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Mexico's Sinaloa cartel bans fentanyl, reportedly under pain of death


Mexico's Sinaloa cartel, the top exporter of fentanyl to the U.S., has banned the production and trafficking of the illegal opioid, killing several suppliers who refused to stop, The Wall Street Journal reported, citing cartel members.


The shift, handed down in June from the "Chapitos" — four of jailed Sinaloa kingpin Joaquin "El Chapo" Guzmán's sons — and underscored by three bodies found covered with blue pills, is reportedly in response to increasing heat from U.S. law enforcement. Fentanyl overdose deaths have risen sharply in the U.S., adding political pressure to regular drug interdiction efforts.


More than a dozen banners appeared in trafficking hubs this month announcing the ban, signed by the Chapitos and their allies, the Journal reported. A midlevel Sinaloa cartel operative told the Journal he's now "destroying" the 25 fentanyl labs he oversaw. "Some stopped producing. Others kept producing, and we are killing them," he said.


About a dozen people involved in the recalcitrant Sinaloa fentanyl underworld have gone missing in the past 10 days, a local human rights advocate told the Journal.


Mexican security consultant Edwardo Guerrero said the Chapitos are worried about getting arrested and extradited to the U.S., like El Chapo and his son Ovidio. Ovidio Guzmán was arrested for a second time in January and extradited to the U.S. in September.


The Sinaloa operative said the cartel leaders want U.S. law enforcement to focus anti-fentanyl crackdown efforts on the rival Jalisco New Generation Cartel. Mexican and U.S. officials were skeptical the ban was more than short-term PR.


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The opioid crisis has gotten much, much worse despite Congress’ efforts to stop it


America’s drug overdose crisis is out of control. Washington, despite a bipartisan desire to combat it, is finding its addiction-fighting programs are failing.


In 2018, Republicans, Democrats and then-President Donald Trump united around legislation that threw $20 billion into treatment, prevention and recovery. But five years later, the SUPPORT Act has lapsed and the number of Americans dying from overdoses has grown more than 60 percent, driven by illicit fentanyl. The battle has turned into a slog.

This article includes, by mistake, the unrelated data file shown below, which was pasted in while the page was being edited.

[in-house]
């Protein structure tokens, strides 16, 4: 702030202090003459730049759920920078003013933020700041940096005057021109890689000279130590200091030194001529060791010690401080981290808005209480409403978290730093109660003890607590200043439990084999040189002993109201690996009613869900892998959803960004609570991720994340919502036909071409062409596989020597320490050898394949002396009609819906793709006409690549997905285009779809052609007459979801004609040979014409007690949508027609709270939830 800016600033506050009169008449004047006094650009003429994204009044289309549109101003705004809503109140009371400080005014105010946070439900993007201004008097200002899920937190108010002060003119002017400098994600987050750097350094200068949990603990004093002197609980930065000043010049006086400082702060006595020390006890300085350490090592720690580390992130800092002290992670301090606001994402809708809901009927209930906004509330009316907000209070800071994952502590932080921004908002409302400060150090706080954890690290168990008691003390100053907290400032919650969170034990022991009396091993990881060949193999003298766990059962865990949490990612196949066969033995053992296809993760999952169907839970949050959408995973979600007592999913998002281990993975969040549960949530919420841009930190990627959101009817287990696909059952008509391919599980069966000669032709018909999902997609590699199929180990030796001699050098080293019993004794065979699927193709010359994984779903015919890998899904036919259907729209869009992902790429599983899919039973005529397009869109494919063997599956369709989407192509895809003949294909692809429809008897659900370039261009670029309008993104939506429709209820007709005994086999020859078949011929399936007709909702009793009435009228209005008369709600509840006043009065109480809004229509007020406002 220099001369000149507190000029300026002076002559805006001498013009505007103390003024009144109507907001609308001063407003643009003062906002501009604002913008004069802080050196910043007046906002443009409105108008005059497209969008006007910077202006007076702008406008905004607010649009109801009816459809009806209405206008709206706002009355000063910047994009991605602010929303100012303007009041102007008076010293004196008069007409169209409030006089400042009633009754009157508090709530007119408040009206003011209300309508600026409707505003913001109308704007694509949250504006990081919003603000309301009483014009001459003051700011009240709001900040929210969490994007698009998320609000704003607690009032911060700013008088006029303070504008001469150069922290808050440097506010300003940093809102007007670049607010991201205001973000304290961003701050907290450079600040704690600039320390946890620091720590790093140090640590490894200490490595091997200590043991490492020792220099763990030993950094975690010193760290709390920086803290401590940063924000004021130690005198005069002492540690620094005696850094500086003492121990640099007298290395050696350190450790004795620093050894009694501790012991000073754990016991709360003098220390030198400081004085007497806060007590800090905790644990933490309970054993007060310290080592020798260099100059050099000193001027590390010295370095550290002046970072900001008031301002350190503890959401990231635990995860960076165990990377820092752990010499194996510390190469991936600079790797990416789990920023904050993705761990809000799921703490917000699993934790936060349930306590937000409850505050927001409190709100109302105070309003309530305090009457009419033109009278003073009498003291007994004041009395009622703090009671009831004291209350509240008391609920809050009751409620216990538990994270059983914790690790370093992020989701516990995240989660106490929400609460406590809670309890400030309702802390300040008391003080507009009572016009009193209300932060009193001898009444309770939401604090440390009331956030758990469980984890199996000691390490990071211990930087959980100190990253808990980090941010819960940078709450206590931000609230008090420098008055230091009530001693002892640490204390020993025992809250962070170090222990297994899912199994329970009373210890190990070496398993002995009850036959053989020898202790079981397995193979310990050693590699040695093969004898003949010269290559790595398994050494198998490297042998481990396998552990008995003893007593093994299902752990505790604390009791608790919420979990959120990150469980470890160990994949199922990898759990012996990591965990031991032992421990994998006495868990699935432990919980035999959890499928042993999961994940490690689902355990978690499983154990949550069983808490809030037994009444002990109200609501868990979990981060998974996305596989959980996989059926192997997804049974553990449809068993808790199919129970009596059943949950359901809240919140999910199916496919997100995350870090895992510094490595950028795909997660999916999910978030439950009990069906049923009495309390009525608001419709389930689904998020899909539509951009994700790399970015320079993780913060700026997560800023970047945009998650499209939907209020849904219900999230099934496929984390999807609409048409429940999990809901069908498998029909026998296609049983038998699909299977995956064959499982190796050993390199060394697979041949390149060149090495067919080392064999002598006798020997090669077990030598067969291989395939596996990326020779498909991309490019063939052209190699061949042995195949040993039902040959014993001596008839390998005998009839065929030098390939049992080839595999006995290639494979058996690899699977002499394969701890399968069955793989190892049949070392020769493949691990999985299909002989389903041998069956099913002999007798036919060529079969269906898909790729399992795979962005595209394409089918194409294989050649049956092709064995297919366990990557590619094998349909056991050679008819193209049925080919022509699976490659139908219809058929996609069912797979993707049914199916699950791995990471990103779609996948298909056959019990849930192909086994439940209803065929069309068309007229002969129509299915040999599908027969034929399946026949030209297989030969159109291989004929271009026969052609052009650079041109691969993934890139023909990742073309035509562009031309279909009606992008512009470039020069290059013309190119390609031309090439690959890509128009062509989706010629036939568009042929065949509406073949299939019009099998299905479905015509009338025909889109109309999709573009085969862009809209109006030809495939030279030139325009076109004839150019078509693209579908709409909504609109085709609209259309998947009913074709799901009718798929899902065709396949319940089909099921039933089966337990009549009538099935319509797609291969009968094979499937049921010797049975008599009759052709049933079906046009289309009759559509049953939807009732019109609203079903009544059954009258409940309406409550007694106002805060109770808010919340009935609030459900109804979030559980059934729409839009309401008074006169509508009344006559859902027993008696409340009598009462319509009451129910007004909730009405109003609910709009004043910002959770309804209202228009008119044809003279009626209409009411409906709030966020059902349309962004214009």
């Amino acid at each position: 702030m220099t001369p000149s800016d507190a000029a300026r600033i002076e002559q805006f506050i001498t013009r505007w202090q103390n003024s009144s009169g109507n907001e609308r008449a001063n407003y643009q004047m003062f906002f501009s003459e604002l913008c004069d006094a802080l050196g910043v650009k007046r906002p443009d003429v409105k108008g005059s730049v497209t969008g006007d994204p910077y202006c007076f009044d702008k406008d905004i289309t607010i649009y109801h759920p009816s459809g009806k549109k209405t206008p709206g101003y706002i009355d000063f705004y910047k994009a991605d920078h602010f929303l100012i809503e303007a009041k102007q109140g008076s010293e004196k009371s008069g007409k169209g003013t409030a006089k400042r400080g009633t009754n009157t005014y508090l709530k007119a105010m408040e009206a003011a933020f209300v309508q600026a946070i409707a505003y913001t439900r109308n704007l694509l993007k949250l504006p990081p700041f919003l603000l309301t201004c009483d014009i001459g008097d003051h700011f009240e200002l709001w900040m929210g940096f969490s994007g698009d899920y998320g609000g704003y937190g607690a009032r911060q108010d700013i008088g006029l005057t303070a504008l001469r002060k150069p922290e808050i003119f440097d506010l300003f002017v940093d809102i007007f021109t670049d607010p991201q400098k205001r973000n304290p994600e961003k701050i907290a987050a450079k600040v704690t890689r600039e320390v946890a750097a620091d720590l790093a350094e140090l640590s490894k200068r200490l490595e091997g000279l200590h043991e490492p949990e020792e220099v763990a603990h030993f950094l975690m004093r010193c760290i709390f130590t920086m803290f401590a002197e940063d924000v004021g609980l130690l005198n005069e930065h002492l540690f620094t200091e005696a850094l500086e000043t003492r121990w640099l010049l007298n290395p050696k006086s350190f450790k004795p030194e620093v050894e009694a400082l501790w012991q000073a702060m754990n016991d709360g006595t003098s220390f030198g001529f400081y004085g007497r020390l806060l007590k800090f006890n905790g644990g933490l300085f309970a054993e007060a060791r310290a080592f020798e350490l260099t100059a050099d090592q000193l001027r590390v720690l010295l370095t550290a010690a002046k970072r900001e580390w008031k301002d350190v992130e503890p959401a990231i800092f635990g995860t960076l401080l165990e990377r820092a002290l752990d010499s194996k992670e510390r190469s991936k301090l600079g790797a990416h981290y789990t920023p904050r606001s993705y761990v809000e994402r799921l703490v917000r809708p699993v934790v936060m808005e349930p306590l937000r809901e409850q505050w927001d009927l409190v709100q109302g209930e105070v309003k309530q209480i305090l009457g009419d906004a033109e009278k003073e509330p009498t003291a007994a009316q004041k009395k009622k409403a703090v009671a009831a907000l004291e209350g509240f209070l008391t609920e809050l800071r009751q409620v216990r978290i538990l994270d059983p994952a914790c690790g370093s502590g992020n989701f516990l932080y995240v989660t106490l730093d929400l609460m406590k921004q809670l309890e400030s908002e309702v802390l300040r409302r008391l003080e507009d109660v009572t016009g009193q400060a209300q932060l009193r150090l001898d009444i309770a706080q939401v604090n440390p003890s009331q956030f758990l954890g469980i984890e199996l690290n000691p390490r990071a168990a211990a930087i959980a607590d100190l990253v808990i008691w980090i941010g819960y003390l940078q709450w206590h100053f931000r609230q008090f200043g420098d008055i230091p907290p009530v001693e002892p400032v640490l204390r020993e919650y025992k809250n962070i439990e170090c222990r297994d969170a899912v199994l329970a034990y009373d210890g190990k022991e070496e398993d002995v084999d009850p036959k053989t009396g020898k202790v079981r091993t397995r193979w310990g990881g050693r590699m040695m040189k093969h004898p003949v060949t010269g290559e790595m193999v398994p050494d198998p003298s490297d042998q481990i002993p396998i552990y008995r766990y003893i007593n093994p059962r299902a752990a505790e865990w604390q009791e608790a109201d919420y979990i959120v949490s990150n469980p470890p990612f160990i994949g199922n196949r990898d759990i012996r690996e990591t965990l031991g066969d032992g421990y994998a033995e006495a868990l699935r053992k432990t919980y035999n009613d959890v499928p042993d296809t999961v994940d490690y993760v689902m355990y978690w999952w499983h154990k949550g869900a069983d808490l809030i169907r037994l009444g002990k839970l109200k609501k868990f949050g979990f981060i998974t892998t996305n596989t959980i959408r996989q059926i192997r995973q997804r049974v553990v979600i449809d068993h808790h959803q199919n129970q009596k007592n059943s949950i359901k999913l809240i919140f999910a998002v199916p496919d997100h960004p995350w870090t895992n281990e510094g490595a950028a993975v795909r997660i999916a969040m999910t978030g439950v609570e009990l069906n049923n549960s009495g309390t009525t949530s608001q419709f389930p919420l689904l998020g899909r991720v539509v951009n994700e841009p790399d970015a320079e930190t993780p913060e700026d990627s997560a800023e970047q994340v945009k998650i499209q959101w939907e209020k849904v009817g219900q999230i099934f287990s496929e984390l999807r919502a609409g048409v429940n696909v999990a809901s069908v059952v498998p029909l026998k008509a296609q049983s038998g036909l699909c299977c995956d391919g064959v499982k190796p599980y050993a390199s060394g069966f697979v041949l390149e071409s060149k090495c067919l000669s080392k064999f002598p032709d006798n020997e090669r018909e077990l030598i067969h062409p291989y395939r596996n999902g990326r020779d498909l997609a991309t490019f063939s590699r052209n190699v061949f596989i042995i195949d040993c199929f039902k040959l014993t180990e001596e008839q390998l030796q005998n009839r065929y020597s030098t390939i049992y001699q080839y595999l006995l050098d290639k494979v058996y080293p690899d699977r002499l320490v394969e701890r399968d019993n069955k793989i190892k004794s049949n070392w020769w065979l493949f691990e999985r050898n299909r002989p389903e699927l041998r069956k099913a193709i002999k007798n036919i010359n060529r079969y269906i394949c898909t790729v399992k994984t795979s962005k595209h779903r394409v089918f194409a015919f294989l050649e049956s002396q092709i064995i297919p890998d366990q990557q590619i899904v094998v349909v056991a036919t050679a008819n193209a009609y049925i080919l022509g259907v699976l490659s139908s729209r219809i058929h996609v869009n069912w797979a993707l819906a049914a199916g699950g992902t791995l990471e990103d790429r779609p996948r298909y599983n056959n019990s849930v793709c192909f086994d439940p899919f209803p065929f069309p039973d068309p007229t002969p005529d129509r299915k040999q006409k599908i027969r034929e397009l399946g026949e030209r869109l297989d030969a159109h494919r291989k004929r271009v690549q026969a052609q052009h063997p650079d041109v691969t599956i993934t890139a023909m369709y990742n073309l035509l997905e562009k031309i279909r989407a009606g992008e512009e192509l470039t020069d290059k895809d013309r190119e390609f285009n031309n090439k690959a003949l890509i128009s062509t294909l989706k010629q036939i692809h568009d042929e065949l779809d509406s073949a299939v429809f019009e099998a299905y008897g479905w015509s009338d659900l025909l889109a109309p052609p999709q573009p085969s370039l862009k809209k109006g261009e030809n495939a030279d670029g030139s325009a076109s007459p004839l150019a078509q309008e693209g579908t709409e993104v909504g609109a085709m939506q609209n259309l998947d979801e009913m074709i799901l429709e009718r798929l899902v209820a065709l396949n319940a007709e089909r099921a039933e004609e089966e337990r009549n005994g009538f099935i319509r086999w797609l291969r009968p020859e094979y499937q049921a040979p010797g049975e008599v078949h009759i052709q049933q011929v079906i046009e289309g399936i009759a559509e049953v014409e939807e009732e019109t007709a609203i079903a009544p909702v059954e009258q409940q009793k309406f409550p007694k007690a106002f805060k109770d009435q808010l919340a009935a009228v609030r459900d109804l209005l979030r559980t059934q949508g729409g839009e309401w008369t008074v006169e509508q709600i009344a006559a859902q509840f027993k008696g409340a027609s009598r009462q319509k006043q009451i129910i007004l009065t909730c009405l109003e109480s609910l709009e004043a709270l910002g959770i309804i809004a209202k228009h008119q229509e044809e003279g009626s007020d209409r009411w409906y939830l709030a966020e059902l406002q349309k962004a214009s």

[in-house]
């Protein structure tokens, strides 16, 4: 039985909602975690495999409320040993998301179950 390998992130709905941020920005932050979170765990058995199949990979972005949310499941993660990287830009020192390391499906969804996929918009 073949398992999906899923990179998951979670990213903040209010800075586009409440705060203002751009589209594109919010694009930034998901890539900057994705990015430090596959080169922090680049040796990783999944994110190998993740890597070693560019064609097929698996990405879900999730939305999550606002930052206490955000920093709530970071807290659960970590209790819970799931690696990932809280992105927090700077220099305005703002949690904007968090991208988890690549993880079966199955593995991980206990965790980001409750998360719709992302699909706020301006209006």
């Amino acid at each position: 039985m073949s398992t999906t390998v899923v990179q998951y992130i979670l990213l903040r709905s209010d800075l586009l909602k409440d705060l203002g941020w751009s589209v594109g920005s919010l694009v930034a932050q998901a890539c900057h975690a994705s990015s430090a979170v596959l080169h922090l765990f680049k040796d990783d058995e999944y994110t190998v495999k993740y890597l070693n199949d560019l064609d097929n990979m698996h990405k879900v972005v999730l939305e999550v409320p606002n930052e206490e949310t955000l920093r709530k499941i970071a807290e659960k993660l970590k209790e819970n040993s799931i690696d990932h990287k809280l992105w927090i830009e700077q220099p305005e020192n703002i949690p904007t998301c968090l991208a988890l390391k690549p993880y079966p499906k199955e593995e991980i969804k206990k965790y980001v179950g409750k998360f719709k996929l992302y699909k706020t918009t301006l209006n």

Even though 105,000 Americans died last year, Congress is showing little urgency about reupping the law since it expired on Sept. 30. That’s not because of partisan division, but a realization that there are no quick fixes a new law could bring to bear.


“We are in the middle of a crisis of proportions we couldn’t have imagined even five years ago when the original SUPPORT Act was passed,” said Libby Jones, program director of the Overdose Prevention Initiative at the Global Health Advocacy Incubator. “If they can’t pass this, it’s really sad.”


Congress is not coming to the rescue. The House is without a speaker after Republicans fired Rep. Kevin McCarthy (R-Calif.) earlier this month and the GOP has made no progress in replacing him. That’s brought legislation to a standstill.


Asked why the Senate committee with responsibility for the law hasn’t even begun to consider it, Chair Bernie Sanders (I-Vt.) said other priorities had precedence. “We’re working on a myriad of problems,” he said after listing his efforts to shore up the primary care system and lower drug prices.


Sanders’ attitude reflects the course of the fight against fentanyl, the synthetic opioid that accounts for most of the deaths. Fentanyl’s addictiveness, its affordability, and broader trends driving people to use drugs are overwhelming efforts to convince them not to — and to treat them when they do.


Congress can continue to fund opioid-fighting efforts without passing a new version of the SUPPORT Act. But failing to pass another law forfeits the opportunity to try new approaches. That has advocates discouraged.


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